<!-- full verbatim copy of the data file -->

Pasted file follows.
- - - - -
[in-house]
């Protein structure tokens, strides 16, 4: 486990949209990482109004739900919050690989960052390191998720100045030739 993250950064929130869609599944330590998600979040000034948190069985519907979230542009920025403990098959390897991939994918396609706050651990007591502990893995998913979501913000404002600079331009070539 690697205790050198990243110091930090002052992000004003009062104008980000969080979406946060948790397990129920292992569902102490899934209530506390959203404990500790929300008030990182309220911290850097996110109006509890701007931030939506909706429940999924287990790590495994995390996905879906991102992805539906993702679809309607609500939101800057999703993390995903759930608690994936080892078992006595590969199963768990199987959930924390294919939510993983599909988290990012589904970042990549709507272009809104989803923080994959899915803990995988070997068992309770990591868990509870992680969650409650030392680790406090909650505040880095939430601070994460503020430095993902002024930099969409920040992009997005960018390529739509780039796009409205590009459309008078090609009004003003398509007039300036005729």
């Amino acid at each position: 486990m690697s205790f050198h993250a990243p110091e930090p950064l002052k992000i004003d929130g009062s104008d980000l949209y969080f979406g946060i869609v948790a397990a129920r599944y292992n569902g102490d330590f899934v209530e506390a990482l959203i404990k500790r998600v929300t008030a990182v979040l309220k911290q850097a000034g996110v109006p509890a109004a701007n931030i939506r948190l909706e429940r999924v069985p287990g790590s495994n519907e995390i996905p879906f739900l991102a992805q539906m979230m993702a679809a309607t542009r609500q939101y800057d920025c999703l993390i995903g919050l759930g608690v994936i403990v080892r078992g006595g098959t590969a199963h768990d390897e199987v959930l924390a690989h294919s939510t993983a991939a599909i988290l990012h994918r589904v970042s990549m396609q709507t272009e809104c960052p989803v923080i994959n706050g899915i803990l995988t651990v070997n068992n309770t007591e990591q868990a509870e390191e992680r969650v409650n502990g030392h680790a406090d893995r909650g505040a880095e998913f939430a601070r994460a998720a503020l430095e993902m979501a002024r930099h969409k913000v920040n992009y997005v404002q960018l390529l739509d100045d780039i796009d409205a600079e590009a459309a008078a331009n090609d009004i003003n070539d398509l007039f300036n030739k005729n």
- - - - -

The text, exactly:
[in-house]
């Protein structure tokens, strides 16, 4: 486990949209990482109004739900919050690989960052390191998720100045030739 993250950064929130869609599944330590998600979040000034948190069985519907979230542009920025403990098959390897991939994918396609706050651990007591502990893995998913979501913000404002600079331009070539 690697205790050198990243110091930090002052992000004003009062104008980000969080979406946060948790397990129920292992569902102490899934209530506390959203404990500790929300008030990182309220911290850097996110109006509890701007931030939506909706429940999924287990790590495994995390996905879906991102992805539906993702679809309607609500939101800057999703993390995903759930608690994936080892078992006595590969199963768990199987959930924390294919939510993983599909988290990012589904970042990549709507272009809104989803923080994959899915803990995988070997068992309770990591868990509870992680969650409650030392680790406090909650505040880095939430601070994460503020430095993902002024930099969409920040992009997005960018390529739509780039796009409205590009459309008078090609009004003003398509007039300036005729």
């Amino acid at each position: 486990m690697s205790f050198h993250a990243p110091e930090p950064l002052k992000i004003d929130g009062s104008d980000l949209y969080f979406g946060i869609v948790a397990a129920r599944y292992n569902g102490d330590f899934v209530e506390a990482l959203i404990k500790r998600v929300t008030a990182v979040l309220k911290q850097a000034g996110v109006p509890a109004a701007n931030i939506r948190l909706e429940r999924v069985p287990g790590s495994n519907e995390i996905p879906f739900l991102a992805q539906m979230m993702a679809a309607t542009r609500q939101y800057d920025c999703l993390i995903g919050l759930g608690v994936i403990v080892r078992g006595g098959t590969a199963h768990d390897e199987v959930l924390a690989h294919s939510t993983a991939a599909i988290l990012h994918r589904v970042s990549m396609q709507t272009e809104c960052p989803v923080i994959n706050g899915i803990l995988t651990v070997n068992n309770t007591e990591q868990a509870e390191e992680r969650v409650n502990g030392h680790a406090d893995r909650g505040a880095e998913f939430a601070r994460a998720a503020l430095e993902m979501a002024r930099h969409k913000v920040n992009y997005v404002q960018l390529l739509d100045d780039i796009d409205a600079e590009a459309a008078a331009n090609d009004i003003n070539d398509l007039f300036n030739k005729n």